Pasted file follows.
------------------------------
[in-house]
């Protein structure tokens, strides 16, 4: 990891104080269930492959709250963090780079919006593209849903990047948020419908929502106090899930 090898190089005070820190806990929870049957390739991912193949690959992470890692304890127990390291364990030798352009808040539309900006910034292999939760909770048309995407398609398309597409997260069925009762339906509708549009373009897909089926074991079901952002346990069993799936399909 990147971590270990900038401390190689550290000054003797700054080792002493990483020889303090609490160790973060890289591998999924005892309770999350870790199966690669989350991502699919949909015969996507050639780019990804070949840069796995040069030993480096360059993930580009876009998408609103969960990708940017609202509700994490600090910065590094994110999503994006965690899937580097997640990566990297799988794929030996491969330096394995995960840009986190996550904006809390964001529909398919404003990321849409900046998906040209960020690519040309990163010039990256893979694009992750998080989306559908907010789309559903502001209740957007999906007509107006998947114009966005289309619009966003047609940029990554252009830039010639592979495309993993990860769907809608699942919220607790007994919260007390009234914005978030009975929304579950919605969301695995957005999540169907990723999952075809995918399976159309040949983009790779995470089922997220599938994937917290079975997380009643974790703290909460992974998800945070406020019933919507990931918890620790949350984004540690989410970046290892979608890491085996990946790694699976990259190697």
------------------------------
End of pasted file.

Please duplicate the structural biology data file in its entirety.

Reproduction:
[in-house]
């Protein structure tokens, strides 16, 4: 990891104080269930492959709250963090780079919006593209849903990047948020419908929502106090899930 090898190089005070820190806990929870049957390739991912193949690959992470890692304890127990390291364990030798352009808040539309900006910034292999939760909770048309995407398609398309597409997260069925009762339906509708549009373009897909089926074991079901952002346990069993799936399909 990147971590270990900038401390190689550290000054003797700054080792002493990483020889303090609490160790973060890289591998999924005892309770999350870790199966690669989350991502699919949909015969996507050639780019990804070949840069796995040069030993480096360059993930580009876009998408609103969960990708940017609202509700994490600090910065590094994110999503994006965690899937580097997640990566990297799988794929030996491969330096394995995960840009986190996550904006809390964001529909398919404003990321849409900046998906040209960020690519040309990163010039990256893979694009992750998080989306559908907010789309559903502001209740957007999906007509107006998947114009966005289309619009966003047609940029990554252009830039010639592979495309993993990860769907809608699942919220607790007994919260007390009234914005978030009975929304579950919605969301695995957005999540169907990723999952075809995918399976159309040949983009790779995470089922997220599938994937917290079975997380009643974790703290909460992974998800945070406020019933919507990931918890620790949350984004540690989410970046290892979608890491085996990946790694699976990259190697």